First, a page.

Skip to main content
×
Home
    • Aa
    • Aa
  • Get access
    Check if you have access via personal or institutional login
  • Cited by 46
  • Cited by
    This article has been cited by the following publications. This list is generated based on data provided by CrossRef.

    Munot, Khushboo and Kotler, Donald P. 2016. Small Intestinal Infections. Current Gastroenterology Reports, Vol. 18, Issue. 6,


    DeMessie, Bluyé 2015. Water Challenges and Solutions on a Global Scale.


    Barker, S.F. O'Toole, J. Sinclair, M.I. Keywood, M. and Leder, K. 2016. Endotoxin health risk associated with high pressure cleaning using reclaimed water. Microbial Risk Analysis,


    Ashbolt, Nicholas J. 2015. Microbial Contamination of Drinking Water and Human Health from Community Water Systems. Current Environmental Health Reports, Vol. 2, Issue. 1, p. 95.


    Falkinham, Joseph Pruden, Amy and Edwards, Marc 2015. Opportunistic Premise Plumbing Pathogens: Increasingly Important Pathogens in Drinking Water. Pathogens, Vol. 4, Issue. 2, p. 373.


    Potera, Carol 2015. Plumbing Pathogens: A Fixture in Hospitals and Homes. Environmental Health Perspectives, Vol. 123, Issue. 8, p. A217.


    Marras, Theodore K. Prevots, D. Rebecca Jamieson, Frances B. and Winthrop, Kevin L. 2015. Variable agreement among experts regardingMycobacterium aviumcomplex lung disease. Respirology, Vol. 20, Issue. 2, p. 348.


    Ashbolt, Nicholas 2015. Environmental (Saprozoic) Pathogens of Engineered Water Systems: Understanding Their Ecology for Risk Assessment and Management. Pathogens, Vol. 4, Issue. 2, p. 390.


    Falkinham, Joseph 2015. Common Features of Opportunistic Premise Plumbing Pathogens. International Journal of Environmental Research and Public Health, Vol. 12, Issue. 5, p. 4533.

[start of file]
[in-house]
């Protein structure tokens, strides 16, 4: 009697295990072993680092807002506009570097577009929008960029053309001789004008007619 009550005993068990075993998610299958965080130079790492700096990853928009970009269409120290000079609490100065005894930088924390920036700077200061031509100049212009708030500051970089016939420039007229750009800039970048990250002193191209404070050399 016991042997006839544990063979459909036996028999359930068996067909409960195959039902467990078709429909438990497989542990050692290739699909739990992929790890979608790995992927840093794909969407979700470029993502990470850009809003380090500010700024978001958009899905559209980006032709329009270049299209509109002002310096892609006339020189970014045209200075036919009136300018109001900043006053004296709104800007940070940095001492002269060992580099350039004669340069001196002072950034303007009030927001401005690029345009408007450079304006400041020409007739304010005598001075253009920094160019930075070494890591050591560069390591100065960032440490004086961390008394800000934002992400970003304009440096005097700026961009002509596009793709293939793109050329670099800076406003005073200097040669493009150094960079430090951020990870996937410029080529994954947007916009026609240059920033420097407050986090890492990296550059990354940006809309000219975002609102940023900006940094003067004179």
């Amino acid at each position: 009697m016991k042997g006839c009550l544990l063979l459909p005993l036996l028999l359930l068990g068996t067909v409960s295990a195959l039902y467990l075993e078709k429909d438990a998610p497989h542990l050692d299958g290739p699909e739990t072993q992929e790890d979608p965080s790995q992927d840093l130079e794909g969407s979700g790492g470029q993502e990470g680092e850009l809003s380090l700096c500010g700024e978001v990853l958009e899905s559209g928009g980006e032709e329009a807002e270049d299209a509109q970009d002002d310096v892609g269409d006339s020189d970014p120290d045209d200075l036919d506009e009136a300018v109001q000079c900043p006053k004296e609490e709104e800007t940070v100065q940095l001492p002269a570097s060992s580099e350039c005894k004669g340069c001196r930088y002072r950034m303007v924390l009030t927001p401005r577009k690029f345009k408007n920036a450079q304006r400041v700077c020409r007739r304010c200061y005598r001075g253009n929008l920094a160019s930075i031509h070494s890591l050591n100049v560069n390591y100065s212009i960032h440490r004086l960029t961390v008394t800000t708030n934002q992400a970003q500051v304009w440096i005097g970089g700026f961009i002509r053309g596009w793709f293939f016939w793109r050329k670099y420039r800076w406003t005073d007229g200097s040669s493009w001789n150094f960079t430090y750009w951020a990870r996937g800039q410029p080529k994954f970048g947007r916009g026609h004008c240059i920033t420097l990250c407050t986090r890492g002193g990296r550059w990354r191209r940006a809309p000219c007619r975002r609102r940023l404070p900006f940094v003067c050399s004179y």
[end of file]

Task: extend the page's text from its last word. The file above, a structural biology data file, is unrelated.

McLeod, Rima Van Tubbergen, Christine Montoya, José G. and Petersen, Eskild 2014. Toxoplasma Gondii.


    Boppe, Inès Bédard, Emilie Taillandier, Catherine Lecellier, Daphné Nantel-Gauvin, Marc-André Villion, Manuela Laferrière, Céline and Prévost, Michèle 2016. Investigative approach to improve hot water system hydraulics through temperature monitoring to reduce building environmental quality hazard associated to Legionella. Building and Environment, Vol. 108, p. 230.


    Lu, J. Struewing, I. Yelton, S. and Ashbolt, N. 2015. Molecular survey of occurrence and quantity ofLegionellaspp.,Mycobacteriumspp.,Pseudomonas aeruginosaand amoeba hosts in municipal drinking water storage tank sediments. Journal of Applied Microbiology, Vol. 119, Issue. 1, p. 278.


    Palos Ladeiro, M. Aubert, D. Villena, I. Geffard, A. and Bigot, A. 2014. Bioaccumulation of human waterborne protozoa by zebra mussel (Dreissena polymorpha): Interest for water biomonitoring. Water Research, Vol. 48, p. 148.


    Springston, John P. and Yocavitch, Liana 2016. Existence and Control ofLegionellaBacteria in Building Water Systems: A Review. Journal of Occupational and Environmental Hygiene, p. 00.


    Buse, Helen Y. Donohue, Maura J. and Ashbolt, Nicholas J. 2013. Hartmannella vermiformis Inhibition of Legionella pneumophila Cultivability. Microbial Ecology, Vol. 66, Issue. 3, p. 715.


    Strollo, Sara E. Adjemian, Jennifer Adjemian, Michael K. and Prevots, D. Rebecca 2015. The Burden of Pulmonary Nontuberculous Mycobacterial Disease in the United States. Annals of the American Thoracic Society, Vol. 12, Issue. 10, p. 1458.


    Bartley, Paul B. Ben Zakour, Nouri L. Stanton-Cook, Mitchell Muguli, Raghuram Prado, Luis Garnys, Vyt Taylor, Katherine Barnett, Timothy C. Pinna, Glen Robson, Jennifer Paterson, David L. Walker, Mark J. Schembri, Mark A. and Beatson, Scott A. 2016. Hospital-wide Eradication of a NosocomialLegionella pneumophilaSerogroup 1 Outbreak. Clinical Infectious Diseases, Vol. 62, Issue. 3, p. 273.